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On Friday (September 3), governors of the Małopolskie, Lubelskie, and Świętokrzyskie provinces (which signed anti-LGBT declarations, or, more specifically- resolutions "opposing the introduction of LGBT ideology into local communities") and from the Łódzkie and Podkarpackie province (which signed the Local Government Charter on the Rights of the Family drafted by the ultra-conservative organization Ordo Iuris) received letters from the European Commission.
The governors were informed that the Commission is suspending talks with their regions regarding the payout of funds from REACT-EU - a pandemic recovery assistance program supporting, among other things, small and medium-sized companies, as well as the development of local healthcare systems.
According to our information, the total amount of frozen funds exceeds EUR 126 million.
Free from "LGBT ideology"... and EU funds
The message coming from Brussels is clear – as long as the discriminatory resolutions remain in place, the REACT-EU funds will be off-limits.
"The actions of your regional authorities, which adopted declarations, statements or resolutions branding LGBTIQ community postulates as "an ideology" and declaring their territories LGBTIQ-unwelcome, put into question the capacity of regional managing authorities to ensure compliance with the horizontal principle of non-discrimination. The Commission would like to stress that declaring LGBTIQ-free/unwelcome territories, workplace or services constitutes an action that is against the values set out in Article 2 of the Treaty on European Union. Therefore, we will put on hold the REACT-EU programme amendments in relation to your regional operational programmes"- reads the Commission's letter, made public by activists associated with the Atlas of Hate, an online project mapping Poland’s "LGBT-free zones".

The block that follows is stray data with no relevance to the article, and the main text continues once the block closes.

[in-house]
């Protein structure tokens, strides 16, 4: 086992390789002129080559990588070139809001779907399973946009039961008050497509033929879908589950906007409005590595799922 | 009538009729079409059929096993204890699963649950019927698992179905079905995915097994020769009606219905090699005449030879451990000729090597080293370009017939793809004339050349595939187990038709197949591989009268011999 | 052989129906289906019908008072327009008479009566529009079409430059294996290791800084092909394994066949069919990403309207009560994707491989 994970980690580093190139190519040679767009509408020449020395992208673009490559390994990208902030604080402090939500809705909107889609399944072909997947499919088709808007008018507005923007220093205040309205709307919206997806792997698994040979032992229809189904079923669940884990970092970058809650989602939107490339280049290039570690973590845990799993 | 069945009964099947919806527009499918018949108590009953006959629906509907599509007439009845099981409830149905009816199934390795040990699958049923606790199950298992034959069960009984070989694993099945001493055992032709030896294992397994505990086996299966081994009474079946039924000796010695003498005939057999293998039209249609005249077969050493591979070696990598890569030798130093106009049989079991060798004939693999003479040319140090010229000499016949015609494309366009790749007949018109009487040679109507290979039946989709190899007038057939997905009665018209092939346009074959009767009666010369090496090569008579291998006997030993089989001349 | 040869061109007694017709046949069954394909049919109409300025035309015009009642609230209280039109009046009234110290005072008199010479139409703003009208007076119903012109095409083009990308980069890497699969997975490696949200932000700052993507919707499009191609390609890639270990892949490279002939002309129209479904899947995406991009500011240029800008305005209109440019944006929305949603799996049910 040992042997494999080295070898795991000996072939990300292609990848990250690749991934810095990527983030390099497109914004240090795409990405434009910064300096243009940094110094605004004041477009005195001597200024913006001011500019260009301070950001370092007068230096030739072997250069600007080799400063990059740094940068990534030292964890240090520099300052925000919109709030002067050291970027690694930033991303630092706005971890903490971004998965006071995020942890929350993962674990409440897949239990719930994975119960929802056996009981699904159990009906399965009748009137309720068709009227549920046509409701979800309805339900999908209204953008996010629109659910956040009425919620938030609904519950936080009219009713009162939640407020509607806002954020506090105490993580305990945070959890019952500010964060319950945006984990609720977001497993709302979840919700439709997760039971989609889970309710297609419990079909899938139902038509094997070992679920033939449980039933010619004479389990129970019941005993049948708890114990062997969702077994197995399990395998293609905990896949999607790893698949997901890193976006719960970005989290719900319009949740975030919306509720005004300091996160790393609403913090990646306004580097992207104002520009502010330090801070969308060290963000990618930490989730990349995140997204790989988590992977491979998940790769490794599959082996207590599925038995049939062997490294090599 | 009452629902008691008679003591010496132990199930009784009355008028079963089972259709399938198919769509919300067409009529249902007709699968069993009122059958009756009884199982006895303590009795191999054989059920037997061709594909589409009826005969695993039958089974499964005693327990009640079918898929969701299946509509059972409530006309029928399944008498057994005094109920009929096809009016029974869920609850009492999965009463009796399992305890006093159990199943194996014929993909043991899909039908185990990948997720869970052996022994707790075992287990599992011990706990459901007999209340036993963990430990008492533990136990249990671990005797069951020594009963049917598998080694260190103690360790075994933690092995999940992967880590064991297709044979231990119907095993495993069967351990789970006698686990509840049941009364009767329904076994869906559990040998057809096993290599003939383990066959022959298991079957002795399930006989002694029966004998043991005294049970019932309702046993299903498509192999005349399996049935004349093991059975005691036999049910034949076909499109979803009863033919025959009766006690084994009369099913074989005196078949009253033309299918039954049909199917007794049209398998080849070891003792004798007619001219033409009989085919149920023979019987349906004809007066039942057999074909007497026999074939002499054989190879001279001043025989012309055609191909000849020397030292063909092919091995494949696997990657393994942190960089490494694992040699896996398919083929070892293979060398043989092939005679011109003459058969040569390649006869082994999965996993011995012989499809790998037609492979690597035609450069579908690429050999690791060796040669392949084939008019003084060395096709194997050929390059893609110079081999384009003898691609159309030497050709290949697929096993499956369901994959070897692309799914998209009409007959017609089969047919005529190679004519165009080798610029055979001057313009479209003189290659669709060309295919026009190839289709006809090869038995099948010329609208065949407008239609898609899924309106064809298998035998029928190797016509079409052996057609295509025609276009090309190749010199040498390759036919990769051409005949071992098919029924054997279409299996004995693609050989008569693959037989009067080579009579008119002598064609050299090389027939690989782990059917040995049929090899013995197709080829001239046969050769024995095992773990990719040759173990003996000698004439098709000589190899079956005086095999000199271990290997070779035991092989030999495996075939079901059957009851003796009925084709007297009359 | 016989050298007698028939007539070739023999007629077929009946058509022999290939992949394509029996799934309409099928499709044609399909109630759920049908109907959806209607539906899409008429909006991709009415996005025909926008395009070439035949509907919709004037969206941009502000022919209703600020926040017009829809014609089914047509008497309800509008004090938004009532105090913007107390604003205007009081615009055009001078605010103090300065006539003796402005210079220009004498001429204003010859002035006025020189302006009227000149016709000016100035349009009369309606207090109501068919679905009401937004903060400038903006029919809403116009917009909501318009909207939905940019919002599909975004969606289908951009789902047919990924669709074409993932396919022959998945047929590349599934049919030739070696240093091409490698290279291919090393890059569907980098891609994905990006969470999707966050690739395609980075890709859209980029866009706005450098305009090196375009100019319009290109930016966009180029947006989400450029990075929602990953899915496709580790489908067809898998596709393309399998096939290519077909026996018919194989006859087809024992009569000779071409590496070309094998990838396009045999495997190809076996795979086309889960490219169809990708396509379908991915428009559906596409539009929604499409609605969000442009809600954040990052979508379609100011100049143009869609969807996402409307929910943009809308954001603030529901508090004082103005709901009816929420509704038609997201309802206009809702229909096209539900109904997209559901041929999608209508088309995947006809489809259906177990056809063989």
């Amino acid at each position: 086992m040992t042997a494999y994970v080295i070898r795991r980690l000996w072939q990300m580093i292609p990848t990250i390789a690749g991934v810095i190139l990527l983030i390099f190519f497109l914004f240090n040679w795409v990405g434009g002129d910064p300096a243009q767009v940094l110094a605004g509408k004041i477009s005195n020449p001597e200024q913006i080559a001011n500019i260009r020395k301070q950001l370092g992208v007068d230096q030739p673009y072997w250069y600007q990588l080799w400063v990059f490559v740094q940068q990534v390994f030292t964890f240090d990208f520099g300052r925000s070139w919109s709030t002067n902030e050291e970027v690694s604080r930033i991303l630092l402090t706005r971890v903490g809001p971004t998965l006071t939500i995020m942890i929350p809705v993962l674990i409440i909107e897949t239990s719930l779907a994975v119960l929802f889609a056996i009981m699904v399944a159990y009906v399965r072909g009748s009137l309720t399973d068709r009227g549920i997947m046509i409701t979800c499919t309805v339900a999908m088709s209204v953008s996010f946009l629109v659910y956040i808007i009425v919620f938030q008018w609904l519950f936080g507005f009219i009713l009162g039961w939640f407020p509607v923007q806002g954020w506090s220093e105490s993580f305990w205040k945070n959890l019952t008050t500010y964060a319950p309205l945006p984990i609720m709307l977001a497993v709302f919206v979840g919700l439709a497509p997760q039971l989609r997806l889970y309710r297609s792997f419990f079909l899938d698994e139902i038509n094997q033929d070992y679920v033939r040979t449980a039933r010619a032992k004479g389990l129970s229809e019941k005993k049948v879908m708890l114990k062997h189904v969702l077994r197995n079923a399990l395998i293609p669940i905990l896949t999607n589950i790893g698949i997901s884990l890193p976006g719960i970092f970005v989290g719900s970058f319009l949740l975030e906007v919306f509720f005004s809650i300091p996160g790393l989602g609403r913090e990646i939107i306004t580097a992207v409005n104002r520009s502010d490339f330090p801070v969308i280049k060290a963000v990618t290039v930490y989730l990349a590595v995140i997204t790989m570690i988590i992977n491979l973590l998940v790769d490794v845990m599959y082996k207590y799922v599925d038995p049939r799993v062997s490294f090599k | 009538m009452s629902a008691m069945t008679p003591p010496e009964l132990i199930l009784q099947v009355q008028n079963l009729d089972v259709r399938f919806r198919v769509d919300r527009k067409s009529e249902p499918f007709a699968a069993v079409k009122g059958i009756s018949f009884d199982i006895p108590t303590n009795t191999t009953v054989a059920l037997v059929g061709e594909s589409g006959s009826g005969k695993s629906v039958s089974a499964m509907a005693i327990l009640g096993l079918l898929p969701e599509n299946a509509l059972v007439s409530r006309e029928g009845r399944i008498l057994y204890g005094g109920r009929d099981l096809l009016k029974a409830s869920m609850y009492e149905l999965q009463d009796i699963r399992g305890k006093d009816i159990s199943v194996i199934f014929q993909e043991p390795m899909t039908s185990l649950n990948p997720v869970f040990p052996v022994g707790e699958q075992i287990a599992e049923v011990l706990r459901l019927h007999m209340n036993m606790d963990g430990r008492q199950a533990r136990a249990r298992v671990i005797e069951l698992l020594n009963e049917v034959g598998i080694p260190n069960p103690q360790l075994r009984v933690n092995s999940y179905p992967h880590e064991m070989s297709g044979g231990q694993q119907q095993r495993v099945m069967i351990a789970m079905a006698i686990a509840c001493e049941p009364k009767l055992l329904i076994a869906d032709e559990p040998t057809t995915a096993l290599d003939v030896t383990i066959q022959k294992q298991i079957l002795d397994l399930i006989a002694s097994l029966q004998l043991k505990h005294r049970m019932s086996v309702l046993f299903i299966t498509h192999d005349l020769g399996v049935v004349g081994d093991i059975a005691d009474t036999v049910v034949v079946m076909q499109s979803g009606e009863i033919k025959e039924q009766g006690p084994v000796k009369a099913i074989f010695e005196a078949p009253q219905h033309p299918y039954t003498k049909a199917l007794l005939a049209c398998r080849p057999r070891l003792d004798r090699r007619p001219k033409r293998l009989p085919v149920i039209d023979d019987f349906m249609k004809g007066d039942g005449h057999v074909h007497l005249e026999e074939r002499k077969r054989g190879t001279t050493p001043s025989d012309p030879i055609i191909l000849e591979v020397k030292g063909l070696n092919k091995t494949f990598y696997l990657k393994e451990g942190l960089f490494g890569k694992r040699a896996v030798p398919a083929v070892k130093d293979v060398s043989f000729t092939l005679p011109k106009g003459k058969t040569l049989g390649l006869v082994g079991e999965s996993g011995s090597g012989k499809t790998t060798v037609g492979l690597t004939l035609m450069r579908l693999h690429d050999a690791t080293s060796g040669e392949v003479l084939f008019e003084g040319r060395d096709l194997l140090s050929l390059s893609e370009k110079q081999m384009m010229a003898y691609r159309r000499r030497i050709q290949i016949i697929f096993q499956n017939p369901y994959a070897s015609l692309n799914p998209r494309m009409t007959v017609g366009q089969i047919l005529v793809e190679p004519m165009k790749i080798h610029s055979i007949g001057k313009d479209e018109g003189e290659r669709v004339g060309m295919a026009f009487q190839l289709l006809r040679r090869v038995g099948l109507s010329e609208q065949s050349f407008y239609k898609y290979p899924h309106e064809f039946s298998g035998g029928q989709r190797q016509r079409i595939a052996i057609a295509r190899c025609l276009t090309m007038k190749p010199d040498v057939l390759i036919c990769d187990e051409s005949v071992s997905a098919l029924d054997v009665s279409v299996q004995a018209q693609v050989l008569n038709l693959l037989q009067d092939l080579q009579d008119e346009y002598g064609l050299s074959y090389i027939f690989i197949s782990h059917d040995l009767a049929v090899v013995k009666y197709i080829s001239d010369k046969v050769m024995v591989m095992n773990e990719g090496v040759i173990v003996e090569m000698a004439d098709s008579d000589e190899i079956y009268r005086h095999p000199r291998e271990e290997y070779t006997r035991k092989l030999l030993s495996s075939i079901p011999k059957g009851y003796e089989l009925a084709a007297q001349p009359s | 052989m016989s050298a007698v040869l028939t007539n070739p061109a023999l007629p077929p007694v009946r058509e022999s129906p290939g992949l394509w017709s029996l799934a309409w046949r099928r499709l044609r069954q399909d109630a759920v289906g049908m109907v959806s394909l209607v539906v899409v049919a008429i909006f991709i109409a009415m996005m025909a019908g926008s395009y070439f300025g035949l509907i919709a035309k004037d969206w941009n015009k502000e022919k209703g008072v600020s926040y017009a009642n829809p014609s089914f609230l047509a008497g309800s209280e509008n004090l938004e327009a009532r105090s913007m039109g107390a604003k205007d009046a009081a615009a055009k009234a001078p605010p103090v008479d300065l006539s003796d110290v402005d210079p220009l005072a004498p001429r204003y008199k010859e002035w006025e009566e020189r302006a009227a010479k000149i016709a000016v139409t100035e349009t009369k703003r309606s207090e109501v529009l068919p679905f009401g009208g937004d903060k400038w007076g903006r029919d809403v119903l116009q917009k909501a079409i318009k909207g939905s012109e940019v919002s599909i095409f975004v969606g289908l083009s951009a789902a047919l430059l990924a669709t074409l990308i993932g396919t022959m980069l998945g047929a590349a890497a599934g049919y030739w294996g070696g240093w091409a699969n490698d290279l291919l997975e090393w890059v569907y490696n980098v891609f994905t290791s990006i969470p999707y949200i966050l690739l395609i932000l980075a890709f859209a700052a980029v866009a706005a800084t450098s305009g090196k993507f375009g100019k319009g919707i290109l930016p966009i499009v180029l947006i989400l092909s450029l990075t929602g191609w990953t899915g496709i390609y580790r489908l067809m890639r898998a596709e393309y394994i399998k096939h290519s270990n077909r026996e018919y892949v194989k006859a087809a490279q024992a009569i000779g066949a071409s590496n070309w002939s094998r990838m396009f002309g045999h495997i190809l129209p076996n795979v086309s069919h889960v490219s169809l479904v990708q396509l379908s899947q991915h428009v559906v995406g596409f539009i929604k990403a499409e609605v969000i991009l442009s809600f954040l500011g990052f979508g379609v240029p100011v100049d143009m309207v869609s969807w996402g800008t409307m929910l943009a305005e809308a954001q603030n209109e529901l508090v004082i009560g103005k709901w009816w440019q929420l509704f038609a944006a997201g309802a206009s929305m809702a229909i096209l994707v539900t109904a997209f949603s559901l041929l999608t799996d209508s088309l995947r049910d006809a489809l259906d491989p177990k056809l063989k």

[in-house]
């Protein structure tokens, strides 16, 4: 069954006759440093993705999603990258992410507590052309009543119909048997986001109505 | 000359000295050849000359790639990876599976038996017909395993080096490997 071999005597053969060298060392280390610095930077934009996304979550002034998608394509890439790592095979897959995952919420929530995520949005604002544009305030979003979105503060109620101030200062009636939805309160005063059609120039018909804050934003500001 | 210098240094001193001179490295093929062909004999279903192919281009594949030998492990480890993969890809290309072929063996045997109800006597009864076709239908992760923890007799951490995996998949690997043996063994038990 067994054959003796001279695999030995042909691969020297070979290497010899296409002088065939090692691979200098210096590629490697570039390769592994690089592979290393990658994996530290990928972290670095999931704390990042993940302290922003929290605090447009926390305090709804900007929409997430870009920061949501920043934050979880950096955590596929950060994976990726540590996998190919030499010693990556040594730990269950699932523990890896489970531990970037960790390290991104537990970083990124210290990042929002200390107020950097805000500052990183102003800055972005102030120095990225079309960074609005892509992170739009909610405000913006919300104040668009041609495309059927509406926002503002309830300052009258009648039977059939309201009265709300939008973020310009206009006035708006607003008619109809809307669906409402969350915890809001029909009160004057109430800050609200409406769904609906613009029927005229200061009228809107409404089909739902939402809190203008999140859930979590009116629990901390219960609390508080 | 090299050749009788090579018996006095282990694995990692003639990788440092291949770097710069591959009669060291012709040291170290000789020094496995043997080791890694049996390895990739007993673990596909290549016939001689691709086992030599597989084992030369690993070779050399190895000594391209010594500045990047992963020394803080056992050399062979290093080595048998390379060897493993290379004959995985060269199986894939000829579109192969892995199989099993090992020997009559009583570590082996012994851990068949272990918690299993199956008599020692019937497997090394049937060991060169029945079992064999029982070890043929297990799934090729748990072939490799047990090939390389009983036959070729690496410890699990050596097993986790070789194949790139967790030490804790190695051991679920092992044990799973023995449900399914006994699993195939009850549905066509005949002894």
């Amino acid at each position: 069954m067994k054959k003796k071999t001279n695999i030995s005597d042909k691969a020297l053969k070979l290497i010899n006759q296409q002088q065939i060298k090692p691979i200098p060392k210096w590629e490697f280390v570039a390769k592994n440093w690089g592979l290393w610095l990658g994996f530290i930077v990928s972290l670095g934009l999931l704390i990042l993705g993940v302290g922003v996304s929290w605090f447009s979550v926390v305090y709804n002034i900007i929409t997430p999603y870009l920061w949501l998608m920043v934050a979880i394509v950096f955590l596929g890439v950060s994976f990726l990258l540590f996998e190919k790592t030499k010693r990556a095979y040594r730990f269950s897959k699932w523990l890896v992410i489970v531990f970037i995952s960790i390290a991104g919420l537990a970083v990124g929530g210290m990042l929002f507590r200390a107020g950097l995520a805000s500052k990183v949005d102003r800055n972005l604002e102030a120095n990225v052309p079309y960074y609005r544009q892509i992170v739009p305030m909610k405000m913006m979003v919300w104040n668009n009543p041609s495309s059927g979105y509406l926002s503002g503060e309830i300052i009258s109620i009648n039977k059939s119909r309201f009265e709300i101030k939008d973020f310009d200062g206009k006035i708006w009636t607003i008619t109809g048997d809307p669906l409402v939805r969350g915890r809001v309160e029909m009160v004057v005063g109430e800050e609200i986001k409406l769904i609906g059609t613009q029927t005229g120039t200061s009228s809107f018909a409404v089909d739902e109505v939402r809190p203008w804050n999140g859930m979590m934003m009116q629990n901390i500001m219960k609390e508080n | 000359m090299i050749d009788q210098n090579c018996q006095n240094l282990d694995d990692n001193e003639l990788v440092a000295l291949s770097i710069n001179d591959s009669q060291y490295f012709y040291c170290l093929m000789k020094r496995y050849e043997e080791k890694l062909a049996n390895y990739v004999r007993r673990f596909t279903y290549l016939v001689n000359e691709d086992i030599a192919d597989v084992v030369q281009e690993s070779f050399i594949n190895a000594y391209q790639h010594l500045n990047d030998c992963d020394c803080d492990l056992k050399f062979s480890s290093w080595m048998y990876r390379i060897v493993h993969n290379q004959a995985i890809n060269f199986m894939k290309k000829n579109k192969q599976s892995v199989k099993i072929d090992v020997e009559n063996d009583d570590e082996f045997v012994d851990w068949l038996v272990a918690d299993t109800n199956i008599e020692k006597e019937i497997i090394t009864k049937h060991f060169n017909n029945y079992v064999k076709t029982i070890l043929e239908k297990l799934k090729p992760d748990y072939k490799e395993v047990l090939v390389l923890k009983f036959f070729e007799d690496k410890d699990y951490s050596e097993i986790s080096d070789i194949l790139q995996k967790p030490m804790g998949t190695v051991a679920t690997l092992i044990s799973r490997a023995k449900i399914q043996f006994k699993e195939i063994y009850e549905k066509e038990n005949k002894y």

According to our information, the region of Małopolska (Lesser Poland) is likely to lose the most (over EUR 33.5 million) under the REACT-EU program. Łódzkie province will be short of 26 million euros, Lubelskie almost 26 million, and the Podkarpackie region is bound to lose as much as 24.6 million. The list closes with Świętokrzyskie- almost EUR 16 million put on hold.
However, as reported by our sources in Brussels, even if the funds are indeed suspended, Poland will not lose the money -one of the scenarios foresees a redistribution of the funds among provinces that did not adopt the discriminatory resolutions.
How much money is at stake?
Yet, according to our sources, putting the REACT-EU funds on hold is only the beginning. Negotiations on the disbursement of the 2021-27 regional cohesion and development funds are just around the corner. Among other things, the funds are supposed to foster: infrastructure, roads, culture, urban revitalization, education, photovoltaics, etc. Should local governments decide not to repeal their discriminatory resolutions, they might lose these funds, too.
In this case, the stakes are even higher - Świętokrzyskie province could miss out on EUR 1.4 billion. Małopolskie- as much as EUR 2.32 billion. In total, EUR 10.47 billion is at stake.
Poland still hasn't received EUR 57 billion from the Recovery and Resilience Facility (neither did Hungary). As we reported last week, the Commission is holding off its approval for Poland's national recovery and resilience plan due to its concern about judicial and media independence, as well as Poland’s recent efforts to undermine the primacy of EU law.